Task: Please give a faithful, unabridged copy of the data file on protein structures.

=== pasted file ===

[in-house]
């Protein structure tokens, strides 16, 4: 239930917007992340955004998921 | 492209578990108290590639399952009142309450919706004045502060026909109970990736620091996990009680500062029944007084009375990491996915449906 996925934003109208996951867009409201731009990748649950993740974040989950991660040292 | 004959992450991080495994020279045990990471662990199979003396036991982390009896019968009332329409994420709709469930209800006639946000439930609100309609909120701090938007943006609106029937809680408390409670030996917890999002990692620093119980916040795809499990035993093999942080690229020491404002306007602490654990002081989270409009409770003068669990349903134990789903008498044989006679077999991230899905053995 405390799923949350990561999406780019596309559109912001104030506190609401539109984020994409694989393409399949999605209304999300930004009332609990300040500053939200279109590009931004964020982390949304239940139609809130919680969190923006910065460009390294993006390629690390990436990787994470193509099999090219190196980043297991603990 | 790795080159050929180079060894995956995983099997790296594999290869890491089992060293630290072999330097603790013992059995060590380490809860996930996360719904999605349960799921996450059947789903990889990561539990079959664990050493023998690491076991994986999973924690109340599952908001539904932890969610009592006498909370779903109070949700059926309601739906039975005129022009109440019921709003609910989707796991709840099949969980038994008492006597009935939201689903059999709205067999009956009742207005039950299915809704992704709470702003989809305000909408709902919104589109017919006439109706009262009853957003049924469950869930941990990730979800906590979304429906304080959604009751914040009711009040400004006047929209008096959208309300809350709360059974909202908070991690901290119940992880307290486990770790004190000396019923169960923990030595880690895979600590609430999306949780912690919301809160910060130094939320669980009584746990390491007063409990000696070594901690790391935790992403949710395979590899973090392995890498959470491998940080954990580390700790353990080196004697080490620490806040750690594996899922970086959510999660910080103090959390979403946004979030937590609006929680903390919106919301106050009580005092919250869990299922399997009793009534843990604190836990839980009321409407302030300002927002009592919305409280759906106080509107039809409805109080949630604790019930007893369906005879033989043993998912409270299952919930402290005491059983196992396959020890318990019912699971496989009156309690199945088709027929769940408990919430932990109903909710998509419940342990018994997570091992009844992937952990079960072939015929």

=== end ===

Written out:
[in-house]
């Protein structure tokens, strides 16, 4: 239930917007992340955004998921 | 492209578990108290590639399952009142309450919706004045502060026909109970990736620091996990009680500062029944007084009375990491996915449906 996925934003109208996951867009409201731009990748649950993740974040989950991660040292 | 004959992450991080495994020279045990990471662990199979003396036991982390009896019968009332329409994420709709469930209800006639946000439930609100309609909120701090938007943006609106029937809680408390409670030996917890999002990692620093119980916040795809499990035993093999942080690229020491404002306007602490654990002081989270409009409770003068669990349903134990789903008498044989006679077999991230899905053995 405390799923949350990561999406780019596309559109912001104030506190609401539109984020994409694989393409399949999605209304999300930004009332609990300040500053939200279109590009931004964020982390949304239940139609809130919680969190923006910065460009390294993006390629690390990436990787994470193509099999090219190196980043297991603990 | 790795080159050929180079060894995956995983099997790296594999290869890491089992060293630290072999330097603790013992059995060590380490809860996930996360719904999605349960799921996450059947789903990889990561539990079959664990050493023998690491076991994986999973924690109340599952908001539904932890969610009592006498909370779903109070949700059926309601739906039975005129022009109440019921709003609910989707796991709840099949969980038994008492006597009935939201689903059999709205067999009956009742207005039950299915809704992704709470702003989809305000909408709902919104589109017919006439109706009262009853957003049924469950869930941990990730979800906590979304429906304080959604009751914040009711009040400004006047929209008096959208309300809350709360059974909202908070991690901290119940992880307290486990770790004190000396019923169960923990030595880690895979600590609430999306949780912690919301809160910060130094939320669980009584746990390491007063409990000696070594901690790391935790992403949710395979590899973090392995890498959470491998940080954990580390700790353990080196004697080490620490806040750690594996899922970086959510999660910080103090959390979403946004979030937590609006929680903390919106919301106050009580005092919250869990299922399997009793009534843990604190836990839980009321409407302030300002927002009592919305409280759906106080509107039809409805109080949630604790019930007893369906005879033989043993998912409270299952919930402290005491059983196992396959020890318990019912699971496989009156309690199945088709027929769940408990919430932990109903909710998509419940342990018994997570091992009844992937952990079960072939015929």